FIG. 26 is a side elevational view in cross section of the second section of the receiving member of the bone anchor assembly of FIGS. 15A and 15B; and

FIG. 27 is a side elevational view in cross section of the components of the bone anchor assembly of FIG. 15A and 15B, illustrating the relative dimensions of the components of the bone anchor assembly.

DETAILED DESCRIPTION

Certain exemplary embodiments will now be described to provide an overall understanding of the principles of the structure, function, manufacture, and use of the bone anchor assemblies disclosed herein. One or more examples of these embodiments are illustrated in the accompanying drawings. Those of ordinary skill in the art will understand that the bone anchor assemblies specifically described herein and illustrated in the accompanying drawings are non-limiting exemplary embodiments and that the scope of the present invention is defined solely be the claims. The features illustrated or described in connection with one exemplary embodiment may be combined with the features of other embodiments. Such modifications and variations are intended to be included within the scope of the present invention.

The articles “a” and “an” are used herein to refer to one or to more than one (i.e. to at least one) of the grammatical object of the article. By way of example, “an element” means one element or more than one element.

The term “distal” as used herein with respect to any component or structure will generally refer to a position or orientation that is proximate, relatively, to the bone surface to which a bone anchor is to be applied. Conversely, the term “proximal” as used herein with respect to any component or structure will generally refer to a position or orientation that is distant, relatively, to the bone surface to which a bone anchor is to be applied.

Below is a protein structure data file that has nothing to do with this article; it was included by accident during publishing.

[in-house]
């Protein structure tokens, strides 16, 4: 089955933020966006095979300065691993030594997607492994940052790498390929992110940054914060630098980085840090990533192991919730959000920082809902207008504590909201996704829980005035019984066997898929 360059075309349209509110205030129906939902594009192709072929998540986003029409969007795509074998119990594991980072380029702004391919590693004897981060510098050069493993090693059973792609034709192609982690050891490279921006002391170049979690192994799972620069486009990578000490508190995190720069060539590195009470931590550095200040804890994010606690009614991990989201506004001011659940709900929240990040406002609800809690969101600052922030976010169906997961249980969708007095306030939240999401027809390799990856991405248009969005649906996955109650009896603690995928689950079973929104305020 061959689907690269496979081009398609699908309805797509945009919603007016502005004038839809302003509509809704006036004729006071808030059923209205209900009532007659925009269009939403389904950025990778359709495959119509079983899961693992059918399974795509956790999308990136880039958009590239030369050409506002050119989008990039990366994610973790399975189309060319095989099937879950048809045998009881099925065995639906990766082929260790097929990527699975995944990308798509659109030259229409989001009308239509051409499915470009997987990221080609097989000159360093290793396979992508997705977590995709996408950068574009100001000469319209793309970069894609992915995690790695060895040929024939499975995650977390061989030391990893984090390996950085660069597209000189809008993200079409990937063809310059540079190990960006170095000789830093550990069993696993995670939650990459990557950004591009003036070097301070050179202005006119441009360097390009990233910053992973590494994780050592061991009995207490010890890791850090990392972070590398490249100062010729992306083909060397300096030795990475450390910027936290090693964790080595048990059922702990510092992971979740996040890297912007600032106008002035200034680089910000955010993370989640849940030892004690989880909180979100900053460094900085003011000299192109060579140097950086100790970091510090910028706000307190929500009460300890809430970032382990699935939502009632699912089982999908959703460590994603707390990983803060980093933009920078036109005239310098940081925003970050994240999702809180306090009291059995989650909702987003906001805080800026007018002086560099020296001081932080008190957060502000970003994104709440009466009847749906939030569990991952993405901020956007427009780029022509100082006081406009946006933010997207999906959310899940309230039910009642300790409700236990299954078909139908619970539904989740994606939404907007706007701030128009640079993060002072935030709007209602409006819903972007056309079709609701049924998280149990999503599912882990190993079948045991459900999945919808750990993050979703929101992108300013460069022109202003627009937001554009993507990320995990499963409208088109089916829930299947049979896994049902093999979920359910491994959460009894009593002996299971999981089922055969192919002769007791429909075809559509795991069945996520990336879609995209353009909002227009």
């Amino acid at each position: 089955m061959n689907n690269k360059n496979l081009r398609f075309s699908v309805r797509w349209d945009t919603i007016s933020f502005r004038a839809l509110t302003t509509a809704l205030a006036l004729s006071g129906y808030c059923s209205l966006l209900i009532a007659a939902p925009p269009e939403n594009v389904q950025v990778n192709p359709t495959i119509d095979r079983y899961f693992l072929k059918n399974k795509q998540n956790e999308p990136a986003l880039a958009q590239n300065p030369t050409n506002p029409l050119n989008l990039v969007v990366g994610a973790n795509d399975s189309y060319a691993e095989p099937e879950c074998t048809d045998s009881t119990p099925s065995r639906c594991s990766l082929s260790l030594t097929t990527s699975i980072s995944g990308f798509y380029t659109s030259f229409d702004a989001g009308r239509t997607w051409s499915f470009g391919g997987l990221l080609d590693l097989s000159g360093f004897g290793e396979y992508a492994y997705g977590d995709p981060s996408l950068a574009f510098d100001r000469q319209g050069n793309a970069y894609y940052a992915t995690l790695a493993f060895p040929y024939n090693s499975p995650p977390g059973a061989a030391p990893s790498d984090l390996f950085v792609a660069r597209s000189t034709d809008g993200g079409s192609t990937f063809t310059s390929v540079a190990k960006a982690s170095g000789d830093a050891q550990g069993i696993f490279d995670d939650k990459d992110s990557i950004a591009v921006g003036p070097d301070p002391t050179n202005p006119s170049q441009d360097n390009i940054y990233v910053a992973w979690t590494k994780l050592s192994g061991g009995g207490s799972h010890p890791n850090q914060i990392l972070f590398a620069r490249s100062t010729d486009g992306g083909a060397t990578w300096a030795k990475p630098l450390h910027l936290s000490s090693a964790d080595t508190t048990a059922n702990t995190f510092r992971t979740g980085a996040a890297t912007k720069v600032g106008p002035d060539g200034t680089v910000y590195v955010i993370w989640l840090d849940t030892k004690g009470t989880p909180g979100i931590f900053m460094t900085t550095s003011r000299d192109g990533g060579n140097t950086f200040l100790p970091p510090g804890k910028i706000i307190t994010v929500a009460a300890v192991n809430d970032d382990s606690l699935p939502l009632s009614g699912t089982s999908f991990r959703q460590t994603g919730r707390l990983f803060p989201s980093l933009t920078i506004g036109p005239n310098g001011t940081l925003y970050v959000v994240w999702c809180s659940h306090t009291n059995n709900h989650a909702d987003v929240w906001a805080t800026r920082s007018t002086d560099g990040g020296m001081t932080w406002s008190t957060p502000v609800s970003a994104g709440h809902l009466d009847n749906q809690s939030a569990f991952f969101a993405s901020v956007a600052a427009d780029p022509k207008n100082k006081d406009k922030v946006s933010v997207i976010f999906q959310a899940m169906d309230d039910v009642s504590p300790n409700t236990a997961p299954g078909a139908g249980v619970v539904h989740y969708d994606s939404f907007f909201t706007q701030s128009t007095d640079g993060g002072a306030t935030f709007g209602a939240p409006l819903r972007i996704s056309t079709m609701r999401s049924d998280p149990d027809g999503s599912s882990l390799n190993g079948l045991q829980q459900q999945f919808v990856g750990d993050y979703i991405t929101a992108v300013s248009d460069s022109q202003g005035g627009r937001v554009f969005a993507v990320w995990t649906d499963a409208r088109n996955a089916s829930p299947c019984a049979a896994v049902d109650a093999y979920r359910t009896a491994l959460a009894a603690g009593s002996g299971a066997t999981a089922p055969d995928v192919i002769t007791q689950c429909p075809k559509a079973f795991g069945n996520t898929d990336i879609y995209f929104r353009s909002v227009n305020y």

The terms “comprise,” “include,” and “have,” and the derivatives thereof, are used herein interchangeably as comprehensive, open-ended terms. For example, use of “comprising,” “including,” or “having” means that whatever element is comprised, had, or included, is not the only element encompassed by the subject of the clause that contains the verb.

FIGS. 1-3 illustrate an exemplary embodiment of a bone anchor assembly 10 coupled to an exemplary spinal fixation element, a spinal rod 12. The exemplary bone anchor assembly 10 may be employed to engage one or more spinal fixation elements to bone. For example, bone anchor assembly 10 may be employed to fix a spinal plate, rod, and/or cable to a vertebra of the spine. Although the exemplary bone anchor assembly 10 described below is designed primarily for use in spinal applications, one skilled in the art will appreciate that the structure, features, and principles of the exemplary bone anchor assembly 10, as well as the other exemplary embodiments described below, may be employed to couple any type of orthopedic implant to any type of bone or tissue. Non-limiting examples of applications of the bone fixation anchor assembly 10 described herein include long bone fracture fixation/stabilization, small bone stabilization, lumbar spine as well as thoracic stabilization/fusion, cervical spine compression/fixation, and skull fracture/reconstruction plating.

The illustrated exemplary bone anchor 10 may include a bone anchor 14 having a proximal head 16 and a distal shaft 18 configured to engage bone, as illustrated in FIGS. 1-5. The distal shaft 18 of the bone anchor 14 has a shaft diameter 20 and a longitudinal axis 22. The distal shaft 18 may include one or more bone engagement mechanisms to facilitate gripping engagement of the bone anchor 14 to bone. In the illustrated exemplary embodiment, for example, the distal shaft 18 includes an external thread 24. The external thread 24 may extend along at least a portion of the shaft 18. For example, in the illustrated exemplary embodiment, the external thread 24 extends from the distal tip 26 of the shaft 18 to proximate the head 16 of the bone anchor 14. One skilled in the art will appreciate that bone engagement mechanisms other than external thread 24 may be employed, including, for example, one or more annular ridges, multiple threads, dual lead threads, variable pitched threads, and/or any other conventional bone engagement mechanism. In the illustrated exemplary embodiment, the shaft diameter 20 of shaft 18 may be defined by the major diameter of external thread 24.